Ardmore Literacy Leadership held its sixth annual Literacy Day at Central Park on Saturday, with hundreds of families braving the heat for back-to-school supplies.
Temperatures reached triple digits throughout southern Oklahoma, but no matter what the heat index said, the community came out to support its students.
Along with the school supplies purchased in bulk from Staples, local healthcare providers showed up as well.
Students were given free eye exams from Ardmore Premier Eyecare, a free dental exam from the Washington Dental Clinic, a free hearing test and free haircuts from the Paul Mitchell School.
Event organizer and Ardmore Public Library Literacy Coordinator Elizabeth Gaylor once saw herself in the shoes of the students in need of school supplies, and came up with Literacy Day in the Park six years ago.
“It was just something we felt, in our coalition, that we felt we had a bunch of our students that were needing help,” Gaylor said. “So we were like, ‘Why don’t we just do an event?’”
More than 800 participants came to Central Park in downtown Ardmore to receive supplies. Students received everything from a new backpack to markers and glue sticks.
The number of recipients was down from 1,130 from last year’s event, and the leftover supplies will be donated to the HFV Wilson Community Center back-to-school event on Monday.
With the cost of school supplies going up, parents with multiple children can find it difficult to keep up with the costs.
For parents like Tracy McGahan of Lone Grove, whose children Gracie McGahan (age nine) and Jackson McGahan (age six) will be attending Lone Grove this fall, having events like Literacy Day in the Park is a blessing.
“I think it is awesome, everyone pulls together as one,” McGahan said. “It helps a lot, it is really nice. If you can’t get something then you might get it here.”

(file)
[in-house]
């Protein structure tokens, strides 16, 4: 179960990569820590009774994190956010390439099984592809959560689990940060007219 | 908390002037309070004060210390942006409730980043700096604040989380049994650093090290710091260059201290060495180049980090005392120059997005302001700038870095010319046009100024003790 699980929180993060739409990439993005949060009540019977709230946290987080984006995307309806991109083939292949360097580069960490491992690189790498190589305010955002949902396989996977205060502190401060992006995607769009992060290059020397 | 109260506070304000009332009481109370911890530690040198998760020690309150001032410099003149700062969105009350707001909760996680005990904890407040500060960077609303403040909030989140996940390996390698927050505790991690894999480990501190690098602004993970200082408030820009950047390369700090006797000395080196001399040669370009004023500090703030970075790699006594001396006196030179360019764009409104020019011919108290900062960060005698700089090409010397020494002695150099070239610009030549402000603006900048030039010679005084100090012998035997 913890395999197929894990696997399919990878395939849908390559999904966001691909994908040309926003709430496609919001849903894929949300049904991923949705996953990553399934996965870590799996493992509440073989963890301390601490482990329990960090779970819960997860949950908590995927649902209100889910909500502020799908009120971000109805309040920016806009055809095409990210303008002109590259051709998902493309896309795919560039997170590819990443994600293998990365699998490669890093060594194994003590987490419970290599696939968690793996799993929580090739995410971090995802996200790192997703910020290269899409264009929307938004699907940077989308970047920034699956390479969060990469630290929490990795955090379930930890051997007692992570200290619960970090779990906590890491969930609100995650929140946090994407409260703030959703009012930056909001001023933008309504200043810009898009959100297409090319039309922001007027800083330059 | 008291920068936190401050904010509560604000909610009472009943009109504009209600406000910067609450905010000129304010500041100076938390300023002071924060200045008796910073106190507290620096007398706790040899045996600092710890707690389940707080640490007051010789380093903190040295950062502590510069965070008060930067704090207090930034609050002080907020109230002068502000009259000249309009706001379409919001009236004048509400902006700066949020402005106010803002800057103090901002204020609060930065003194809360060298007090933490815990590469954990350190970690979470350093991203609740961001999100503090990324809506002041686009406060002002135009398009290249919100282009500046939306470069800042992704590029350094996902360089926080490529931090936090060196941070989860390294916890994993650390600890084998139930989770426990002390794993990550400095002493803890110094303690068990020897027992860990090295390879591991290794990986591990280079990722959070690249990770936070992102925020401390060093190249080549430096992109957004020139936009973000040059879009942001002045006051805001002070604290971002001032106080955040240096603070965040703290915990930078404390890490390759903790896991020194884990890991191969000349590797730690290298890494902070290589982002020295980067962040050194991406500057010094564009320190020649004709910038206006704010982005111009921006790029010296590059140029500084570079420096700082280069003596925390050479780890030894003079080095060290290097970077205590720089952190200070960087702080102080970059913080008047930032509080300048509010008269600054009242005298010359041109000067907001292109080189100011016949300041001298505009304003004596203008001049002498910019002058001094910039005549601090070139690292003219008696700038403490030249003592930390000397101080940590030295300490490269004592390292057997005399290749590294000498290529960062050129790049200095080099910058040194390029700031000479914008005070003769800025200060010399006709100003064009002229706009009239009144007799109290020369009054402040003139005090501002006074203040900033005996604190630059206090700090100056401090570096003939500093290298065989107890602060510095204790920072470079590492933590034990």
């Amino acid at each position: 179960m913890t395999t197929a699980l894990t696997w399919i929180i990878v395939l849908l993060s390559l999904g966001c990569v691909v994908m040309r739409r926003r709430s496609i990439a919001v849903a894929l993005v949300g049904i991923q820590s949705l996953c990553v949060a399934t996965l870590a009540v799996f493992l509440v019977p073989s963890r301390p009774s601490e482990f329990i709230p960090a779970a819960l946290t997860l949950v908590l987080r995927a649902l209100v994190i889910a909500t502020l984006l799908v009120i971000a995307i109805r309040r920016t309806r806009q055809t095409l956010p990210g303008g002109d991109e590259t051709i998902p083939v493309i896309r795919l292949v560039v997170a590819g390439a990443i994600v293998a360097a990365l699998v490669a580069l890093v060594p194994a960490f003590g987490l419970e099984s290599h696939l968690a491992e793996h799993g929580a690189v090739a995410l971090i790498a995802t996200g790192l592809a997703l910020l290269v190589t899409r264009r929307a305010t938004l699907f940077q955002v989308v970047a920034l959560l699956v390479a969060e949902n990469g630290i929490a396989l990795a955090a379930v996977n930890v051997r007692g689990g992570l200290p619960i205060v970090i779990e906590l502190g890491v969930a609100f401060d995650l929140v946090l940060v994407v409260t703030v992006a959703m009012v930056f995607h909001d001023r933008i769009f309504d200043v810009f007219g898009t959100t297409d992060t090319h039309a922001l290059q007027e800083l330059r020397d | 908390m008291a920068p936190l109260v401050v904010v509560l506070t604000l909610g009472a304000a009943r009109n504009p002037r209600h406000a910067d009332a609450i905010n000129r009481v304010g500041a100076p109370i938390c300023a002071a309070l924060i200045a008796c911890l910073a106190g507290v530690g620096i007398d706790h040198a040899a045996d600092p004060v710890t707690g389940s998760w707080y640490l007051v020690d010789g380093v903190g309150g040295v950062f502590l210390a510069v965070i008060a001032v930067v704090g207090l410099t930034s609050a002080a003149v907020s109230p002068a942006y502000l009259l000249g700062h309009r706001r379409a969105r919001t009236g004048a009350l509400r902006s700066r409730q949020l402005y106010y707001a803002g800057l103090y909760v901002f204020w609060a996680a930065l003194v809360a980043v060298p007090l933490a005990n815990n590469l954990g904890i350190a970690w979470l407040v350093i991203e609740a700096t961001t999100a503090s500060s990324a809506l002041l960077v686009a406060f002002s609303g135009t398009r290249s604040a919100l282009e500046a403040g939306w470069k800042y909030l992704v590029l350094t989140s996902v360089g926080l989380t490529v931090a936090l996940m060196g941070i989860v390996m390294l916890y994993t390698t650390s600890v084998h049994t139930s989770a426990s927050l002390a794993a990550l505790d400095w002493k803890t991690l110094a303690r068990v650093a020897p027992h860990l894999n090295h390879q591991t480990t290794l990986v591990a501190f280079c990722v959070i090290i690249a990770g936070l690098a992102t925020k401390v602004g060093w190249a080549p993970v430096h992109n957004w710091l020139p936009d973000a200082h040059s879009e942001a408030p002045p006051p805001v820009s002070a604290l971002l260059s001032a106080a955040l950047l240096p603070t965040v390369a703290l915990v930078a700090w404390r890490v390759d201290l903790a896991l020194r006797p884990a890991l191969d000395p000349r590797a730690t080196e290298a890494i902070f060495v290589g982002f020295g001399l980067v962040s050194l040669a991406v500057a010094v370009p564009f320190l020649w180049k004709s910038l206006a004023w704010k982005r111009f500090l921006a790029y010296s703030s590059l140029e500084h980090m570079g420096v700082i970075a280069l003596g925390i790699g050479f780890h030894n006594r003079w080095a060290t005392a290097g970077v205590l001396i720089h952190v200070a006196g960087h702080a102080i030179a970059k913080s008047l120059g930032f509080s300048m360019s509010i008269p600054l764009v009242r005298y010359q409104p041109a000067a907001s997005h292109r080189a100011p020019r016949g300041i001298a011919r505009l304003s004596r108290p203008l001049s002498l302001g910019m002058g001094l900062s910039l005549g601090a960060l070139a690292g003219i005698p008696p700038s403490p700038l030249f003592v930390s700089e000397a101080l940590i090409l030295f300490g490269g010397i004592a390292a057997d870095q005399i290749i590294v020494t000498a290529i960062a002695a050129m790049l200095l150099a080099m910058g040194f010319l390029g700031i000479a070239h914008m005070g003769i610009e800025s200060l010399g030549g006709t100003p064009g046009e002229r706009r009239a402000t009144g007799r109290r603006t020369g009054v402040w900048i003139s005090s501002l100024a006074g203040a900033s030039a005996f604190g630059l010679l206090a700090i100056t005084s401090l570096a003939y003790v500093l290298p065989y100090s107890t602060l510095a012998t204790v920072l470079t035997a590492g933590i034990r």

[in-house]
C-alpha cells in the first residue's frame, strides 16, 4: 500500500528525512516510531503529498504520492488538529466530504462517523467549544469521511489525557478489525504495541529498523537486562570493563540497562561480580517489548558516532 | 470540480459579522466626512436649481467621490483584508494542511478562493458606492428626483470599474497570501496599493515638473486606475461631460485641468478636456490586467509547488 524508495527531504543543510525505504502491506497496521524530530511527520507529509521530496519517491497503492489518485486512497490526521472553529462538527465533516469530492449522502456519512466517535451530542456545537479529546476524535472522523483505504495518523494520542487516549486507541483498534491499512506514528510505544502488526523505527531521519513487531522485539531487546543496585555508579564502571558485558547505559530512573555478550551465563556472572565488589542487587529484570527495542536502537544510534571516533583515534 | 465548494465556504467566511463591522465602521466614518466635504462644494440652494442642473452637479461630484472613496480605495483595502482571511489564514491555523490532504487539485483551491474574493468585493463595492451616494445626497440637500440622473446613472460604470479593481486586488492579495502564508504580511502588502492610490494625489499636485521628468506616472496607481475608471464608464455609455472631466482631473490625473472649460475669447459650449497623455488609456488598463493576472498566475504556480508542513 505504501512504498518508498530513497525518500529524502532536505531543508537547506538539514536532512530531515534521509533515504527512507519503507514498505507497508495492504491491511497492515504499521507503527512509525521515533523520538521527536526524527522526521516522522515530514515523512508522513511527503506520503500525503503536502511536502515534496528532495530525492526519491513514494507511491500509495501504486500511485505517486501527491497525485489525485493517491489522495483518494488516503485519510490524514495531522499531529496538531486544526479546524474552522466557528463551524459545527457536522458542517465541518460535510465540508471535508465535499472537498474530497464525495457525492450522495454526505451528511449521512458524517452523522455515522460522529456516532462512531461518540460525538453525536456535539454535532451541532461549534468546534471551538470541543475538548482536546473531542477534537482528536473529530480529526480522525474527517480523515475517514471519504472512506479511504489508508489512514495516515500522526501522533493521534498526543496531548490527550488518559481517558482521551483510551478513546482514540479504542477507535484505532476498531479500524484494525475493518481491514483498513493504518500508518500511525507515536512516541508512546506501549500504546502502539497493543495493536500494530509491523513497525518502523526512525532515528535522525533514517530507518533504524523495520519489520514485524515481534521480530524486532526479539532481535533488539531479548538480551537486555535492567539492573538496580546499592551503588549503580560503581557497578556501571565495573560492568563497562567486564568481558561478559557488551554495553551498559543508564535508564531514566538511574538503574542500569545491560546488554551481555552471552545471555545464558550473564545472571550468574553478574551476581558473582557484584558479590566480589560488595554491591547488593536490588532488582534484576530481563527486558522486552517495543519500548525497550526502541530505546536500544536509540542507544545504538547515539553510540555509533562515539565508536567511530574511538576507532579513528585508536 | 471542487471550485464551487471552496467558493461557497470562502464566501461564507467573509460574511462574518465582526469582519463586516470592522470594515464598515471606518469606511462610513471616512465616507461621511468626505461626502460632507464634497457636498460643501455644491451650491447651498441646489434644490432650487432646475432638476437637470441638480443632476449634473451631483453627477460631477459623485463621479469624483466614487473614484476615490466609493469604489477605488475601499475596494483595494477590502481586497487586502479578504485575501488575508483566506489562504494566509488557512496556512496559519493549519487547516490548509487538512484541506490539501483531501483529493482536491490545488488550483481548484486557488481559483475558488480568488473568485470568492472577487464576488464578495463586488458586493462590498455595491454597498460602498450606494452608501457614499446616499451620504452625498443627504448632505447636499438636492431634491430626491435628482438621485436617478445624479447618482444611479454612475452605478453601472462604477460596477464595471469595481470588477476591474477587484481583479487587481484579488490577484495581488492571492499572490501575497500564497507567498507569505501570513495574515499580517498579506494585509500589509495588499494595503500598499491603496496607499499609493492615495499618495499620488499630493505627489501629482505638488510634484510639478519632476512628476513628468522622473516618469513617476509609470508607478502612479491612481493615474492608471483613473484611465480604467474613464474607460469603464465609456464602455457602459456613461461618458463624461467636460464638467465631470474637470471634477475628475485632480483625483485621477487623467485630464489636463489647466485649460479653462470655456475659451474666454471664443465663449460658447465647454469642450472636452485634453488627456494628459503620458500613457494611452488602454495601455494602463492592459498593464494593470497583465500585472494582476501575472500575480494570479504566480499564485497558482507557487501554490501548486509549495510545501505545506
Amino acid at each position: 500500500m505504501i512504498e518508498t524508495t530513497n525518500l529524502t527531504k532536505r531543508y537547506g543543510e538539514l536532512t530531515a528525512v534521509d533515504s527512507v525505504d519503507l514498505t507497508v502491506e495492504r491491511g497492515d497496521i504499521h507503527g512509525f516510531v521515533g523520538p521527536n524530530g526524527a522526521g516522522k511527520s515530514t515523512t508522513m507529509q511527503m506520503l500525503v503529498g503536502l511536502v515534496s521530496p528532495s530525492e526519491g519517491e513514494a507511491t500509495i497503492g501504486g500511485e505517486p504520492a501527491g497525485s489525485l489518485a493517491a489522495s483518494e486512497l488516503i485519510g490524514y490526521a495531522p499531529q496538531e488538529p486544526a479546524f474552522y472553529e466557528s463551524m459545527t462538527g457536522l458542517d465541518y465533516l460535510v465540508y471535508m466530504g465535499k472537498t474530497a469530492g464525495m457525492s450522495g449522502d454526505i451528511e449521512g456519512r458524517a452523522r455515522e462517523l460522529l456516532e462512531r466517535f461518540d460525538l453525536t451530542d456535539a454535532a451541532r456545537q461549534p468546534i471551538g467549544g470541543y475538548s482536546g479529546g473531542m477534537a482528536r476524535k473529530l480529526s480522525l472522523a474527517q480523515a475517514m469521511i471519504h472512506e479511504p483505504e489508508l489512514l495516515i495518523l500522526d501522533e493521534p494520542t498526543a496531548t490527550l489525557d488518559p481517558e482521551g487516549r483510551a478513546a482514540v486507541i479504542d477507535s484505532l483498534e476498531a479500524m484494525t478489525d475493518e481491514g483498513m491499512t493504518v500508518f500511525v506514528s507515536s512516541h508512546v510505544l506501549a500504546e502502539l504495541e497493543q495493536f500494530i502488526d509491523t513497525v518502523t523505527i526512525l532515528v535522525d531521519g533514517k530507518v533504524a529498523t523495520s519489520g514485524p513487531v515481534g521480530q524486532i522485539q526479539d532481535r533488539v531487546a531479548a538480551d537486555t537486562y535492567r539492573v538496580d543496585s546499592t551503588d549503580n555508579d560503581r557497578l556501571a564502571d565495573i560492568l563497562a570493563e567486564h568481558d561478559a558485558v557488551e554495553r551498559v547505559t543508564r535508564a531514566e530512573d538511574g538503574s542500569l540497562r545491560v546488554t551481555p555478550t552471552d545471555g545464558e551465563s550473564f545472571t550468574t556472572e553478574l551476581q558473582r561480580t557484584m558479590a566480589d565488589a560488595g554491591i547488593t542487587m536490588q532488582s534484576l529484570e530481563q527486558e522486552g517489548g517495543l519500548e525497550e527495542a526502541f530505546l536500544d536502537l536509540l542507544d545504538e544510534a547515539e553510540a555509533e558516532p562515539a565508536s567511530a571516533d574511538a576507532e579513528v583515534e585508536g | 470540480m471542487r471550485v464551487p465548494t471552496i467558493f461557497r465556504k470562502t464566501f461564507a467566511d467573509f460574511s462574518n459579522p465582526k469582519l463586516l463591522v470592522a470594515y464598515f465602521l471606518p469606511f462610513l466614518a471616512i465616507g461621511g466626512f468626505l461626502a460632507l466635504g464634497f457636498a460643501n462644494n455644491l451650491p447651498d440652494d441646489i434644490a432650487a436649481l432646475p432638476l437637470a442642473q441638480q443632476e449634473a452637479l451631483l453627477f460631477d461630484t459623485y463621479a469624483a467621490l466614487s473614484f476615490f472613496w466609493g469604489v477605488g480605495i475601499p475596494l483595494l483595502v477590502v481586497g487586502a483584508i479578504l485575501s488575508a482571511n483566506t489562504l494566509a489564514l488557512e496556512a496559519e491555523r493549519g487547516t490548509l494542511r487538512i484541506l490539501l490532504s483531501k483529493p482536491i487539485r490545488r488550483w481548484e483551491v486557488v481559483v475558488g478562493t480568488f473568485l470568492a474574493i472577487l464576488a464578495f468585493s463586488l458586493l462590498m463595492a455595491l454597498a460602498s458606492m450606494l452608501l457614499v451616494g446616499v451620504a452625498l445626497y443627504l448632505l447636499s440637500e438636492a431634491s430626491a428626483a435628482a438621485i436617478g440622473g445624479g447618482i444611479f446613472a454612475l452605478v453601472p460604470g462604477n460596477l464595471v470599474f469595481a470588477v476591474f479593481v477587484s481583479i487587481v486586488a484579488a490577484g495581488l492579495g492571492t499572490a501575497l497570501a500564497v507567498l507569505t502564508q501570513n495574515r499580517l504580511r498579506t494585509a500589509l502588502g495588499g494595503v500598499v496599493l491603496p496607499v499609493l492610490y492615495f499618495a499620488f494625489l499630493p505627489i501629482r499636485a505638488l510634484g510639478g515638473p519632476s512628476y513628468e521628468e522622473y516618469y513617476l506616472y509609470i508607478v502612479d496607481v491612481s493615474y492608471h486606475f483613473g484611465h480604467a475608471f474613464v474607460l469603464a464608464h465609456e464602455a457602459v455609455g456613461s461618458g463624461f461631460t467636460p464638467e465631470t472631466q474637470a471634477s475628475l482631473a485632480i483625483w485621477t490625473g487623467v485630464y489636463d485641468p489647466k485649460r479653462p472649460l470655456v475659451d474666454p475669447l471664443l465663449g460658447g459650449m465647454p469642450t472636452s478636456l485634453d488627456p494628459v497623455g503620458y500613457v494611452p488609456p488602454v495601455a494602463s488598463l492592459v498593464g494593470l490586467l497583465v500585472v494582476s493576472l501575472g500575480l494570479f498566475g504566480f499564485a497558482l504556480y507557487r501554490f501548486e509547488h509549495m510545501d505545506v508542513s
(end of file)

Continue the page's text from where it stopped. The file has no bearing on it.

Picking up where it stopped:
After receiving their school supplies, students were offered a free medical check-up as well as a free haircut from students of the Paul Mitchell school.
Paul Mitchell instructor Jessica Wilkinson, of Davis, saw having her students practice on kids in the area as a win, not only for her students but for the kids as well.
“It is absolutely an incredible opportunity for them to learn,” Wilkinson said. “The mass number of heads coming in here alone is incredible. It is really big for Paul Mitchell, not just us, to give back.
Being able to give kids the confidence boost a new hairdo can bring heading into the new school year makes it worthwhile for Wilkinson and her students.
As this year’s Literacy Day comes to an end, Gaylor believes the event has potential to grow. Her hopes for the future is to somehow incorporate a clothes giveaway for students in need.
For Gaylor, helping the kids in the area set up for success is the ultimate goal.
“I was one of those kids that my mom had to take me to go get free school supplies,” Gaylor said. “So to be able to do an event that gives back to the community like that, and help make it easier for that mom or parent that is needing to get that kid back to school is kind of heartwarming.”